2.2. Clinical Samples and Diagnostic Tests

After inclusion in the study, the patients were asked to provide three samples: a vaginal swab collected using COPAN FLOQSwab and preserved in eNAT medium (Copan diagnostics, Brescia, Italy) and 50 mL of first void urine (FVU) destined for testing using nucleic acid amplification techniques (NAAT) (Roche LightCycler 480, PRESTO 500 CT–NG testing kits, Goffin Molecular Technologies, Beesd, The Netherlands). Twenty milliliters of the urine samples were centrifuged into pellets; those were concentrated in 1 mL of substrate and processed according to the high pure PCR template preparation (HPPTP) extraction process. The DNA was extracted and prepared for PCR analysis (LED Cycler, Roche, Basel, Switzerland) using the Roche HPPTP kits (Roche Diagnostics, Basel, Switzerland). Thirdly, a 20 mL blood sample was collected for IgG ELISA serology analysis. The samples were centrifuged and separated into plasma, and peripheral blood mononuclear cells (PBMCs) were extracted. Plasma was prepared for ELISA serology testing using the Medac CT IgG pELISA PLUS (Medac Diagnostics GMBH, Weidel, Germany) according to the instructions of the manufacturer (Chlamydia plus IgG test, Medac GMBH, Weidel, Germany). Positive controls were found to be positive and the IACs (isolation and amplification controls) were positive in all samples, meaning the DNA isolation and the PCR were performed correctly and efficiently.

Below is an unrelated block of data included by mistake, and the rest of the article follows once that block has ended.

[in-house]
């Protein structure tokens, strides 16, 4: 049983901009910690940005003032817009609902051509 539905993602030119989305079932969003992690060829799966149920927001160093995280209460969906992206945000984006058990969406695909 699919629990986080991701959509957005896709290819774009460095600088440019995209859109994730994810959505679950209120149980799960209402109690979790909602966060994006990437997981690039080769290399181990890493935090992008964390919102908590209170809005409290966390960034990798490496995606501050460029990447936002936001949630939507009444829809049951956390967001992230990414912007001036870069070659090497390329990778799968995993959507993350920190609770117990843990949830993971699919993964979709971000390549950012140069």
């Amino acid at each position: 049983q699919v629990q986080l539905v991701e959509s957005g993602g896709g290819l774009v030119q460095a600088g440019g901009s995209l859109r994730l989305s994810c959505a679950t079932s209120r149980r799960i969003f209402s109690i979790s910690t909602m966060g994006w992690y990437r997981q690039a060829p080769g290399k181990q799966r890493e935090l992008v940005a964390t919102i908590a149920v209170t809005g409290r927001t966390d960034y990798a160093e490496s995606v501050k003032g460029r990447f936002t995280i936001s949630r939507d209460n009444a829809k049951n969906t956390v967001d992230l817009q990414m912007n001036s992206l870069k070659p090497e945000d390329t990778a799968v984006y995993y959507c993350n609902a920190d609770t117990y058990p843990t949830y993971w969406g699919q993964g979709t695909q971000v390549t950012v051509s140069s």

2.3. Qualitative Data

Patients were administered a questionnaire by the attending physician in English, or in the local language (Hindi). The same person also filled in the questionnaire. The questionnaire was split into several parts, namely: demographics, symptoms and presentations, sexual and reproductive health history, obstetrical and gynecological history, and exposure to risk behavior. The questionnaire consisted of a total of 177 questions. A panel of questions were selected for analysis based on their relevance for the scope of this study.

2.4. Data Analysis

Data from the questionnaires were included in an anonymized database for research use. Ten percent of the content of the database was cross-checked for integrity using the hard copy of the questionnaire filled in by the physician. Data was entered on a password-protected excel sheet. Data analysis was performed on an IBM SPSS Statistics Processor 24.

3. Results

3.1. Demographics

The questionnaire data were obtained for a total of 296 participants. Details of the study population are summarized in Table 1 below.